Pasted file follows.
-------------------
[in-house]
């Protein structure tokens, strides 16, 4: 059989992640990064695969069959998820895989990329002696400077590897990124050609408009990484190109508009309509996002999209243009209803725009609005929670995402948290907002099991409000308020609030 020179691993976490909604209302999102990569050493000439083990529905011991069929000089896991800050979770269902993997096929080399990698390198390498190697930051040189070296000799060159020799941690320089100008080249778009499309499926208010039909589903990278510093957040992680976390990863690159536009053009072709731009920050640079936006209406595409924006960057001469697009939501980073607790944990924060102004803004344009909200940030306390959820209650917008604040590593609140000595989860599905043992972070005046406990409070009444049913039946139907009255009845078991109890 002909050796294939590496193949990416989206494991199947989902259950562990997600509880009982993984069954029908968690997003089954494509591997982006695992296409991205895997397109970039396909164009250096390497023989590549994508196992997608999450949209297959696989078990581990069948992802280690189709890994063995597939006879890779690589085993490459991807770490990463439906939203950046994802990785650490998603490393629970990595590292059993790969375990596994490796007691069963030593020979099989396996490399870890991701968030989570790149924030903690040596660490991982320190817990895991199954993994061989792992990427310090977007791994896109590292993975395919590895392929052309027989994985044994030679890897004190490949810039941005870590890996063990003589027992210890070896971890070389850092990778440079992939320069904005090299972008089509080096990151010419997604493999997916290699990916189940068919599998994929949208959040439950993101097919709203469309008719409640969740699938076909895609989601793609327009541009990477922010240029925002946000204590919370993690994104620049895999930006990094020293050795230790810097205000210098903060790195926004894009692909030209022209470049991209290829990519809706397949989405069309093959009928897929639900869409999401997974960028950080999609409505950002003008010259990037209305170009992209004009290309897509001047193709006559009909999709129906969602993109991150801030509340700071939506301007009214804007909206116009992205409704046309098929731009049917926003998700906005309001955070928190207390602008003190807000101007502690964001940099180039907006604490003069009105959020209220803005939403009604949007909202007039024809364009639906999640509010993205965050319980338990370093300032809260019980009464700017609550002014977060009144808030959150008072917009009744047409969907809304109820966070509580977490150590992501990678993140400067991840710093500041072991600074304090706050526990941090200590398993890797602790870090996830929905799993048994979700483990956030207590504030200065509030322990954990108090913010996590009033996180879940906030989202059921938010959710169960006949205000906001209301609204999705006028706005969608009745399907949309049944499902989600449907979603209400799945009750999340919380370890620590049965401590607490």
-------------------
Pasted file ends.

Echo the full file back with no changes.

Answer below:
[in-house]
């Protein structure tokens, strides 16, 4: 059989992640990064695969069959998820895989990329002696400077590897990124050609408009990484190109508009309509996002999209243009209803725009609005929670995402948290907002099991409000308020609030 020179691993976490909604209302999102990569050493000439083990529905011991069929000089896991800050979770269902993997096929080399990698390198390498190697930051040189070296000799060159020799941690320089100008080249778009499309499926208010039909589903990278510093957040992680976390990863690159536009053009072709731009920050640079936006209406595409924006960057001469697009939501980073607790944990924060102004803004344009909200940030306390959820209650917008604040590593609140000595989860599905043992972070005046406990409070009444049913039946139907009255009845078991109890 002909050796294939590496193949990416989206494991199947989902259950562990997600509880009982993984069954029908968690997003089954494509591997982006695992296409991205895997397109970039396909164009250096390497023989590549994508196992997608999450949209297959696989078990581990069948992802280690189709890994063995597939006879890779690589085993490459991807770490990463439906939203950046994802990785650490998603490393629970990595590292059993790969375990596994490796007691069963030593020979099989396996490399870890991701968030989570790149924030903690040596660490991982320190817990895991199954993994061989792992990427310090977007791994896109590292993975395919590895392929052309027989994985044994030679890897004190490949810039941005870590890996063990003589027992210890070896971890070389850092990778440079992939320069904005090299972008089509080096990151010419997604493999997916290699990916189940068919599998994929949208959040439950993101097919709203469309008719409640969740699938076909895609989601793609327009541009990477922010240029925002946000204590919370993690994104620049895999930006990094020293050795230790810097205000210098903060790195926004894009692909030209022209470049991209290829990519809706397949989405069309093959009928897929639900869409999401997974960028950080999609409505950002003008010259990037209305170009992209004009290309897509001047193709006559009909999709129906969602993109991150801030509340700071939506301007009214804007909206116009992205409704046309098929731009049917926003998700906005309001955070928190207390602008003190807000101007502690964001940099180039907006604490003069009105959020209220803005939403009604949007909202007039024809364009639906999640509010993205965050319980338990370093300032809260019980009464700017609550002014977060009144808030959150008072917009009744047409969907809304109820966070509580977490150590992501990678993140400067991840710093500041072991600074304090706050526990941090200590398993890797602790870090996830929905799993048994979700483990956030207590504030200065509030322990954990108090913010996590009033996180879940906030989202059921938010959710169960006949205000906001209301609204999705006028706005969608009745399907949309049944499902989600449907979603209400799945009750999340919380370890620590049965401590607490």